Hypothesis: Awareness of the risks of artificial tanning influences tanning behavior among college students.
Objective: To correlate the prevalence of tanning lamp use, the perceived benefits and risks associated with UV exposure, and knowledge about skin cancer among university students.
Design: A survey was designed and administered to college students seeking "walk-in" care at a university student health center from September 7, 1999, through September 30, 1999.
Setting: A large midwestern public university student health center.
Participants: Undergraduate and graduate students attending the student health center for any medical condition.
Main outcome measure: Completion of the survey.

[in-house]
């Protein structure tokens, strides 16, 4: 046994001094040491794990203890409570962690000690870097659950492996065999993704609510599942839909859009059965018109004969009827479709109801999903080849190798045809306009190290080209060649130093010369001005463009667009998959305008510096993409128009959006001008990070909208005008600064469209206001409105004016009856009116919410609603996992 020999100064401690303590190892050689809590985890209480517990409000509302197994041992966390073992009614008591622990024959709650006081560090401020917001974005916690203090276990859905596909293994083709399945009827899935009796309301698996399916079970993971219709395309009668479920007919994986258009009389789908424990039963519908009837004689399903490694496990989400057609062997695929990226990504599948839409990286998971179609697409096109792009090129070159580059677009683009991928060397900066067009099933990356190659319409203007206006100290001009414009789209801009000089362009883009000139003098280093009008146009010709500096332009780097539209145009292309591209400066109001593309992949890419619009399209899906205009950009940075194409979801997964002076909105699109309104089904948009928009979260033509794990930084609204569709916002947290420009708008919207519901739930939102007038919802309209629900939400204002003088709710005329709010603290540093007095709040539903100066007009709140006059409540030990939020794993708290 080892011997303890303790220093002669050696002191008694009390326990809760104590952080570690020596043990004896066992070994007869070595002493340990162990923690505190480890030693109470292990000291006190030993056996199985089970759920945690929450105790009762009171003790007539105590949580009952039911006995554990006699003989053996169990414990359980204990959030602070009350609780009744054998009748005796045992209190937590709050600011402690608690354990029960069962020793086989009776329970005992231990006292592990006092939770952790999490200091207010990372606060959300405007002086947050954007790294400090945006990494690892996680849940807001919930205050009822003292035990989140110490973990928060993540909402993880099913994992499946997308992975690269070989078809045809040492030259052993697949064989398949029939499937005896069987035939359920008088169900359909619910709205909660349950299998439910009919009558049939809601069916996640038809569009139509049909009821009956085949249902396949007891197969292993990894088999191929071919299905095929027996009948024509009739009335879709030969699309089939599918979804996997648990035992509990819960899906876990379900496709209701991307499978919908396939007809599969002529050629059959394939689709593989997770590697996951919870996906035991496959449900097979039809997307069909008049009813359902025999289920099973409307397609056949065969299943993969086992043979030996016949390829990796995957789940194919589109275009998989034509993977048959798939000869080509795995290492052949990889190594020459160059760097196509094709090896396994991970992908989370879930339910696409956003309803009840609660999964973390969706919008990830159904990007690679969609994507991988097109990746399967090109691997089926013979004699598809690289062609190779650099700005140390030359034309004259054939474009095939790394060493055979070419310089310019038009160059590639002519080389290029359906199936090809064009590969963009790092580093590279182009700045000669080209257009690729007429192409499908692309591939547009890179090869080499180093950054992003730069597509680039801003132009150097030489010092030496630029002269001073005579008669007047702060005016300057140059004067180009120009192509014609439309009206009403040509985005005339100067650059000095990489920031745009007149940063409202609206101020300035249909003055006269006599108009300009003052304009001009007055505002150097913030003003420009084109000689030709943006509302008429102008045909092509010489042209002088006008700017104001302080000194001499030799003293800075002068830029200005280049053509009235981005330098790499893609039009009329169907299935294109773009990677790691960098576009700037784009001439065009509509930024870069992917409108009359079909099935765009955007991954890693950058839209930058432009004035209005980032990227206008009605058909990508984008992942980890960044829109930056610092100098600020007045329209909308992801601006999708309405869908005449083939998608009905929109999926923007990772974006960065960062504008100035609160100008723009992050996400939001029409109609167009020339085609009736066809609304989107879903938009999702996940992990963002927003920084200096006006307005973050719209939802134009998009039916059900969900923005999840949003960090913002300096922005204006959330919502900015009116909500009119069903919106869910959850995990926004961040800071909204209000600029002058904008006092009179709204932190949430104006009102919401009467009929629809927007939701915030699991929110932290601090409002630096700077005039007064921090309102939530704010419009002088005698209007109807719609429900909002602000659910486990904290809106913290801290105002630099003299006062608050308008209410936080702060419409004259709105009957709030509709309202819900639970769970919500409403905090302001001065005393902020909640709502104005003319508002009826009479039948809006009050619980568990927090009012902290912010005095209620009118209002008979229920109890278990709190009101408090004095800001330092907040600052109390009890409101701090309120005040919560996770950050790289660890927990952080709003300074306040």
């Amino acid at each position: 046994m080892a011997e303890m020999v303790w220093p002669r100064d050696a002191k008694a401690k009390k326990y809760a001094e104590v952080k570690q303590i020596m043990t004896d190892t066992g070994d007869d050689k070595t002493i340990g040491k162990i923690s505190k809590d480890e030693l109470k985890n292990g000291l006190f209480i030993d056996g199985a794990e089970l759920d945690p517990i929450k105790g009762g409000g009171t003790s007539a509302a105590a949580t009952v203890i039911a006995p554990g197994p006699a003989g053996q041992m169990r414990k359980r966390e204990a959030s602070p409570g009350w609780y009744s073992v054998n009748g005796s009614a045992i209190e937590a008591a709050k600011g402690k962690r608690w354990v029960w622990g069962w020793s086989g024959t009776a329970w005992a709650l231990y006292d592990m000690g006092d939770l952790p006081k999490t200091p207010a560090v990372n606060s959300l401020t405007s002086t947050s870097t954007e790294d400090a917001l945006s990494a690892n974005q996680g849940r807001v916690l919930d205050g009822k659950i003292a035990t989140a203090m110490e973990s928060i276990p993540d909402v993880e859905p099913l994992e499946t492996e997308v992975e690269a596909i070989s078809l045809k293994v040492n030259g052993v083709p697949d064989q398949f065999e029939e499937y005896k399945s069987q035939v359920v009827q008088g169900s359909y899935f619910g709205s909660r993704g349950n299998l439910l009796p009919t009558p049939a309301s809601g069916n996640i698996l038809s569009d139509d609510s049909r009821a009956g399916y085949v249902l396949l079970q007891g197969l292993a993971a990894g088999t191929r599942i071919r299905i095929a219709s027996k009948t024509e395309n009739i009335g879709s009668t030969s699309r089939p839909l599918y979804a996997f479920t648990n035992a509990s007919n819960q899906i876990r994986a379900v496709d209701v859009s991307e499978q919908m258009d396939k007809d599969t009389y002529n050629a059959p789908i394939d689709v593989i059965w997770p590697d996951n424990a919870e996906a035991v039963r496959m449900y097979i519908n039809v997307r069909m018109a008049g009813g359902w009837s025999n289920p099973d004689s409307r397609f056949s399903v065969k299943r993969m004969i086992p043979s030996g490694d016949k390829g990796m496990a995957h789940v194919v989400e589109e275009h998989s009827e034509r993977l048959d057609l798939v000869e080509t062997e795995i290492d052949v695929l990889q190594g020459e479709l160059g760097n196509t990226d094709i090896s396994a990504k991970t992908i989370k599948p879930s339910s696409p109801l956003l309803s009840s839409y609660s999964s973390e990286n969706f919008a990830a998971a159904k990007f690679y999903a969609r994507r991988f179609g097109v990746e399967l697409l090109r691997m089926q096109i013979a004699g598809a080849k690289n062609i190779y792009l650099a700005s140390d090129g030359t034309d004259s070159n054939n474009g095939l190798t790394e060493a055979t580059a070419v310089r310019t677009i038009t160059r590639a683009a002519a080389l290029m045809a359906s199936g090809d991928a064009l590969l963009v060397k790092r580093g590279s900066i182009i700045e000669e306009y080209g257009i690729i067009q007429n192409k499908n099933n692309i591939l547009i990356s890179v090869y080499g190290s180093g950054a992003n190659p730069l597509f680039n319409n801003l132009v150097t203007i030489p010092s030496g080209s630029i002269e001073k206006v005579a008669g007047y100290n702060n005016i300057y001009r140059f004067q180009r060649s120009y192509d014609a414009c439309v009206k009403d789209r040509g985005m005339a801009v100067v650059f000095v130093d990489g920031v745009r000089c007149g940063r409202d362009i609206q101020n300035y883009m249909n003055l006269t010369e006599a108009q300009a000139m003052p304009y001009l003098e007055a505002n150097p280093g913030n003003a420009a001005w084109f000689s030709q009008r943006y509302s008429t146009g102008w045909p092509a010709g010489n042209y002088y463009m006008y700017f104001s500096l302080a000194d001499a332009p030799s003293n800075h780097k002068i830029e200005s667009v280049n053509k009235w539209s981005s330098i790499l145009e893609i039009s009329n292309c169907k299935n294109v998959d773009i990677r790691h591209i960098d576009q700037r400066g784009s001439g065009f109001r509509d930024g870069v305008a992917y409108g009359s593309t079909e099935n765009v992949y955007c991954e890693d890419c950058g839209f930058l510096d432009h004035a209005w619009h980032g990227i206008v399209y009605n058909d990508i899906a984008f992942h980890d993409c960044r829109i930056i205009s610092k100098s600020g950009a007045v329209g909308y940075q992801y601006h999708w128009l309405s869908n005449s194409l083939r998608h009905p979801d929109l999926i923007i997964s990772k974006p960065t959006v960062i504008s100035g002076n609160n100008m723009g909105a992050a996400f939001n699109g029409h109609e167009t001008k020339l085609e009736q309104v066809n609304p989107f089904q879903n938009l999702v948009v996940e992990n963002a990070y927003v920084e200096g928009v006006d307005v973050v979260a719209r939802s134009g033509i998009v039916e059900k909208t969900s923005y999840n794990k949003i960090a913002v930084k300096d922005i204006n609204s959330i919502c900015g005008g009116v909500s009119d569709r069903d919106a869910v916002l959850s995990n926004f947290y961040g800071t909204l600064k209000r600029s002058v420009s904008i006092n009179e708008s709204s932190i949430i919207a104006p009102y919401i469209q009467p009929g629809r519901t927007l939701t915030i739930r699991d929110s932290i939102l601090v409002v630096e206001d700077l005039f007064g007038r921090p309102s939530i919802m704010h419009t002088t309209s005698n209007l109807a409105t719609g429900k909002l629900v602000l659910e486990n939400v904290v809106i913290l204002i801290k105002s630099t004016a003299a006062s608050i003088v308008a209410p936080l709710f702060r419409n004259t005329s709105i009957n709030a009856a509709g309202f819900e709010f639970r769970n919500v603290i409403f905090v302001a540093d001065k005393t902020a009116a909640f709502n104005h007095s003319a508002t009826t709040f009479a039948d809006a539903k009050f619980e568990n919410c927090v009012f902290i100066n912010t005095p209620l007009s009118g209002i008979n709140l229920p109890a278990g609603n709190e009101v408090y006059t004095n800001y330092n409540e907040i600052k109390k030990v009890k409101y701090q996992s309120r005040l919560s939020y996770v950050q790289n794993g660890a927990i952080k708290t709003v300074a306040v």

Results: Of the surveyed students, 47% had used a tanning lamp during the preceding 12 months. Female students were more common users than male students. Of the students surveyed, 39% reported never having used tanning lamps. More than 90% of users of tanning lamps were aware that premature aging and skin cancer were possible complications of tanning lamp use.
Conclusions: Despite adequate knowledge of the adverse effects of UV exposure, university students freely and frequently use tanning lamps, primarily for desired cosmetic appearance. To alter this risky behavior will require a fundamental change in the societal belief that tans are attractive and healthy.